The one planning element that clearly benefits the Rays is the requirement that the pass is intended and designed for the purchaser to buy and attend three games. The traditional flex-book approach would enable the buyer to purchase a coupon book and bring two or more other people and possibly attend a high-profile game such as the Yankees or the Red Sox. In some cases, the flex book was used to redeem all of the coupons for one high-demand game. But the Rays Flex Packs requires each attendee to have his or her own card, making the product less attractive to brokers.

As we are all acutely aware, there is a battle being waged by the teams to encourage the potential buyers to buy directly from the teams, instead of first exploring and subsequently buying the tickets on the secondary market.

Leaguewide sponsorship agreements with secondary ticketers have added to the difficulty. But, first and foremost, a buyer seeking to buy on the secondary market is doing so because of price, and that is a battle that the teams cannot win. Therefore, teams are wisely attempting to create options and benefits that they control, that are not available elsewhere and that provide the buyer a reason, other than price, to make their ticket purchase directly from the team.

This is clearly the case in many of the membership programs that are being offered by pro sports franchises. Access to player-interaction opportunities, special offseason events and activities, such as playing catch on the field or taking batting practice, are all becoming part of the price/value equations teams are considering, hoping to return to the primary source for ticket buying.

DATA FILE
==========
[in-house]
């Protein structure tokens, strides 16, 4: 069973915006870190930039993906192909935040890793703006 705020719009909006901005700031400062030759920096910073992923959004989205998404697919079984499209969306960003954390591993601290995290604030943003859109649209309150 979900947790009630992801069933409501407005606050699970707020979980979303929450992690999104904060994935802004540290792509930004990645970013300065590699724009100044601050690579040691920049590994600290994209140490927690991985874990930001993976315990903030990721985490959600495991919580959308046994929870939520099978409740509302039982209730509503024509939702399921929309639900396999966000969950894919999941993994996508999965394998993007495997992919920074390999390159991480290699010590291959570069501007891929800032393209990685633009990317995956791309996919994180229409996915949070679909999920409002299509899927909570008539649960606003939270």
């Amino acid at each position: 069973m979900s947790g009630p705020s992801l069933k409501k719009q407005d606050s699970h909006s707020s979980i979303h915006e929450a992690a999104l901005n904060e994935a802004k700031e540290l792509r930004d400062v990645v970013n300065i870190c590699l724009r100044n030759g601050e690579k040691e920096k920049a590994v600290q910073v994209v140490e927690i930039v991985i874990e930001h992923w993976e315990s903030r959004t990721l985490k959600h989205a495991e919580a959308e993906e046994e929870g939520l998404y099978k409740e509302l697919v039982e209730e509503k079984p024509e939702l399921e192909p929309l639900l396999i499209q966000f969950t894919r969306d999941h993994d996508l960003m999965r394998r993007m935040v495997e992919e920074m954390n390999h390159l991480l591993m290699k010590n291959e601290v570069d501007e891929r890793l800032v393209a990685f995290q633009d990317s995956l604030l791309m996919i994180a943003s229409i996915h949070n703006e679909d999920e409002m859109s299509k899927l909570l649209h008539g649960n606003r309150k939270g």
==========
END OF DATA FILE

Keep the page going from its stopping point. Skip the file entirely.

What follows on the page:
The Rays are offering a value-driven option that will also provide a better understanding of fan behavior, which the team hopes will lead to more successful promotional and marketing activities designed to not only increase the number of fans attending but, more importantly, the frequency of their attendance. That is the key to long-term success and attendance stabilization.

The Rays, who have finished near the bottom of MLB teams in terms of attendance for the past several years, are also looking at Flex Packs as a way of creating a stronger fan base that attends more games in 2014 than it did in 2013. So if a single-game Yankee or Red Sox buyer now buys a three-game Flex Packs card, not only are they attending two additional games, they are being exposed to the experience of attending. The Rays hope their fandom increases and they subsequently attend at least three games a year going forward. And, if the Rays are able to study the behavior patterns and motivations of these buyers and to increase each buyer’s attendance by one additional game through some type of incentive, perhaps a food discount, the success of the plans and the results could be even better.

Bill Sutton ( is the founding director of the sport and entertainment business management MBA at the University of South Florida, and principal of Bill Sutton & Associates. Follow him on Twitter @Sutton_ImpactU.